Over the weekend I attended an advanced NLP training course where Richard Bandler and John La Valle were both teaching.

Lots of the course was made up of content previously at Practitioner and Master Practitioner level, but it was well worth attending just for the snippets of NLP gold that effortlessly fall from Richard Bandlers lips.

I’m also pleased to report that Dr Bandler was looking happier and healthier than he was when I saw him just before Christmas last year. This, he attributes to his new wife who is clearly taking good care of him. Thank goodness I decided to give him a second shot- after last year I thought he was a bit of a grumpy old man, but he was full of mischief and fun at the weekend and shared some very good metaphors and anecdotes from therapy.

I would recommend the advanced NLP training course to anyone who feels they need a refresher of the linguistic elements of their NLP training. However it is also useful to simply reconnect with others who have a similar interest to explore the many different ways each individual interprets and uses NLP.

Throughout the weekend, I wrote limited notes as my linguistics are pretty good and I remember most of the Meta and Milton model off the top of my head. The notes I did take were more key points, or useful phrases.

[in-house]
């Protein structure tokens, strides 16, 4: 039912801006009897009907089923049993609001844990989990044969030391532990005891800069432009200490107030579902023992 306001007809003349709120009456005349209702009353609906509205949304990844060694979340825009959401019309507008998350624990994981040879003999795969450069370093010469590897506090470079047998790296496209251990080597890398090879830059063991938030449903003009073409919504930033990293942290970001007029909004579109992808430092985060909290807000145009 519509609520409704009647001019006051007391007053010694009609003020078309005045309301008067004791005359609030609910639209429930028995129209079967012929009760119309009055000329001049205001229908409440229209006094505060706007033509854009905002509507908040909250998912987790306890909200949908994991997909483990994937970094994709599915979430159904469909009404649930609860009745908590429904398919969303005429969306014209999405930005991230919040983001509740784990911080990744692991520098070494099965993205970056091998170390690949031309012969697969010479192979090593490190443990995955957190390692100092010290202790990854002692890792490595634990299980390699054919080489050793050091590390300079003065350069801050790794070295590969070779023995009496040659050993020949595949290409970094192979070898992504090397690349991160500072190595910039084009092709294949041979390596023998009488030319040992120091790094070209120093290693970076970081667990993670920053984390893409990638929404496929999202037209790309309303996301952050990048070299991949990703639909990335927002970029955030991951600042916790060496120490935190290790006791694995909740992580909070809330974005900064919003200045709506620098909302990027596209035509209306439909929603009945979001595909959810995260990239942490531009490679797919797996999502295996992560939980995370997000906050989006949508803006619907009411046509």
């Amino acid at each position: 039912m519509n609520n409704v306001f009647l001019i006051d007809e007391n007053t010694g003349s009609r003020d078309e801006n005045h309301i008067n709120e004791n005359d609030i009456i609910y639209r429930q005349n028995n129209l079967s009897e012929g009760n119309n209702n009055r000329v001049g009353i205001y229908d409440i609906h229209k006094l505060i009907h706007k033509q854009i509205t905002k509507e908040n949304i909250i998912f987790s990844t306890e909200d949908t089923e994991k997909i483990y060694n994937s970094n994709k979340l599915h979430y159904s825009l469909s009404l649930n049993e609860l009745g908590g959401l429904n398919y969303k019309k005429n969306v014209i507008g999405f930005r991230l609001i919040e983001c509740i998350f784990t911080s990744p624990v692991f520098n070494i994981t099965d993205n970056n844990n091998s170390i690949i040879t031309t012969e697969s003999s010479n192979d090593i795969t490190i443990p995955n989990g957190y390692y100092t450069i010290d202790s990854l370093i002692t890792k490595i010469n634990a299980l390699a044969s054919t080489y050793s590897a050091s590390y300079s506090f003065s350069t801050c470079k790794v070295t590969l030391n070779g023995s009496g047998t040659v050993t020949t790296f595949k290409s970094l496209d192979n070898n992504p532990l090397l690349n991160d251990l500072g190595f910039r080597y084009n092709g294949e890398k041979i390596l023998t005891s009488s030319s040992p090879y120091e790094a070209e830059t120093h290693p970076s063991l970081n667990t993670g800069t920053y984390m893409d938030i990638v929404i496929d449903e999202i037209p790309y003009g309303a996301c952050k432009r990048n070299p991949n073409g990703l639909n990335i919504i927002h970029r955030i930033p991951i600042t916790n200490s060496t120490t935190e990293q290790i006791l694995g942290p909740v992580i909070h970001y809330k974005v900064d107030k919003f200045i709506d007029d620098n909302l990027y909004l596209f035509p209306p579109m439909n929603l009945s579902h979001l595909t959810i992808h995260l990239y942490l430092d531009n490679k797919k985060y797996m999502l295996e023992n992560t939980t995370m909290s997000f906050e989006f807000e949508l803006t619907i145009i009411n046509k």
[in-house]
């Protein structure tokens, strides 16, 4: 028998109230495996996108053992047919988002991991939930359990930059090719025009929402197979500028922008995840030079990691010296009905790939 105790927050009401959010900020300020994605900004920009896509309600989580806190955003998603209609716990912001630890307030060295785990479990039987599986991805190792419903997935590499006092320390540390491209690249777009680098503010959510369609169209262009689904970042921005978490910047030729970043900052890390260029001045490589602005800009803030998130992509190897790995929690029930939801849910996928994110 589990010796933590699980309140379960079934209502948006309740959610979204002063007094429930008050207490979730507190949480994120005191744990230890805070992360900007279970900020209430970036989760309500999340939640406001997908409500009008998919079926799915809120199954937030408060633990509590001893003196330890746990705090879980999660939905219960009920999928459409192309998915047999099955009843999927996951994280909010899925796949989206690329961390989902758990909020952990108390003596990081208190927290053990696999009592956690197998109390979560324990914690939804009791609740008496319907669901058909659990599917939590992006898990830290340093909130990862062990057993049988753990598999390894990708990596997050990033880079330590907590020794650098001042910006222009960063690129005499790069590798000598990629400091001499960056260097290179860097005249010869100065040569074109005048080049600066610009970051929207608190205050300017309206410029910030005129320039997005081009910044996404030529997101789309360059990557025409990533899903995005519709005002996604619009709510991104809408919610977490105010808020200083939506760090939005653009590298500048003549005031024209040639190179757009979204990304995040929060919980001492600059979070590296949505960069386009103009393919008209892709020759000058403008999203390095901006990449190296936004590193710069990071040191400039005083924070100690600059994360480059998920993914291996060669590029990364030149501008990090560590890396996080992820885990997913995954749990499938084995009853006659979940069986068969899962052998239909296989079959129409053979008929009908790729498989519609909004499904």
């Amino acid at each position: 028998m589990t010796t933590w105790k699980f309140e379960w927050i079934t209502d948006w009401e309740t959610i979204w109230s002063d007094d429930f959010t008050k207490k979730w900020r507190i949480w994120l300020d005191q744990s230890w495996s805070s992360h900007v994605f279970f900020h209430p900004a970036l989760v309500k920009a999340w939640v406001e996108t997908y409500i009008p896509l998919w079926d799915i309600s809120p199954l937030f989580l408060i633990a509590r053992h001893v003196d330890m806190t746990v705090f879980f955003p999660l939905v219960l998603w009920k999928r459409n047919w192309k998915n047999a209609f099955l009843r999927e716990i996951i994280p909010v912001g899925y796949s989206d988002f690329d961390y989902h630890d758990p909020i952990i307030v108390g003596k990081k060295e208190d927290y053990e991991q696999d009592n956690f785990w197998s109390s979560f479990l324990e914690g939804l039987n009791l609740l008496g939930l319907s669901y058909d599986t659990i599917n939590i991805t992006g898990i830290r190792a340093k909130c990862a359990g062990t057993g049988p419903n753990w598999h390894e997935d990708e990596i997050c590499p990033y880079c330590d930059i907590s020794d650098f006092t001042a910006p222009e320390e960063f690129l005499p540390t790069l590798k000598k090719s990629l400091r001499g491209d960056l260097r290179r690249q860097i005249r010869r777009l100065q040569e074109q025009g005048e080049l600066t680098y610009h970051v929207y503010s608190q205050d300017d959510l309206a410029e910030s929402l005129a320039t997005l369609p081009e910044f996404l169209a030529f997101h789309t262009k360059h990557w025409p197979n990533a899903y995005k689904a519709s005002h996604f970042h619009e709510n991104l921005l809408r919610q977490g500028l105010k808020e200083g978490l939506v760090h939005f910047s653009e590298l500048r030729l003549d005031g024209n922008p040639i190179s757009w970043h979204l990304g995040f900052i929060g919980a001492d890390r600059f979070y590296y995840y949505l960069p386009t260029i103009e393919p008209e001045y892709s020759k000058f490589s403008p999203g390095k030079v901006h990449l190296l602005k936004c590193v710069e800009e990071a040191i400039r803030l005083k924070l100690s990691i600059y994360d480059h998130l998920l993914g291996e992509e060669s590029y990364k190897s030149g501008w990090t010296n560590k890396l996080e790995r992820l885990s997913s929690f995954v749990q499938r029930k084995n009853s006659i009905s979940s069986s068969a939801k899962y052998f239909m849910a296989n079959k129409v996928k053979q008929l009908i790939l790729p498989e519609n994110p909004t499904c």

One such useful phrase was “feel some “Never again.”” Dr Bandler used this with a couple of ladies who were up on the stage, having volunteered when asked if there was some thought that they spent time thinking of each day, that made them feel bad.

Dr Bandler had them both in trance and adjusted the submodalities of the pictures they were creating by shrinking down the image of the old event and flickering from colour to black and white. He also played some silly circus music to get the women into a more giggly resourceful state.

It’s also important to note that before beginning any work with them, he asked them how much time they were spending on the bad thought each day. Then he multiplied that by 10 years and told them how much time they would have wasted- basically it was great leverage. He asked the women what else they could consider doing with the thousands of hours they’d wasted on feeling bad. (Gets them planning for the future and in a more resourceful state.)

Then towards the end of his work with them, he asked them to feel some “never again.” Never again is the feeling that explains the saying “the grain of straw that broke the camels back.” It’s the feeling you had when you realised that you were too old to have hangovers anymore and so you would no longer mix your drinks on a night out. It’s the feeling you have after being treated badly and suddenly decide to walk away or face up to what ever it is that you have been allowing yourself to feel bad about.

Then when you tap into that feeling, you can apply it to whatever problem you want to stop spending your time and energy on. Voila! Problem solved- What problem?

One Reply to “Feel Some “Never Again””

  1. Hi Gemma

    Feel some “Never again!” – Nice concept!

    That’s great, it reminds me a bit of Tony Robbins’ “I’m mad as hell and I’m not gonna take it anymore”

    I experienced a bit of that myself recently which led to a somewhat empowering change!

    I can see that you can apply to concept of ‘feeling some never again’ to dismantling any disempowering and negative beliefs, so thanks for sharing it!


    Neil Paddock : )

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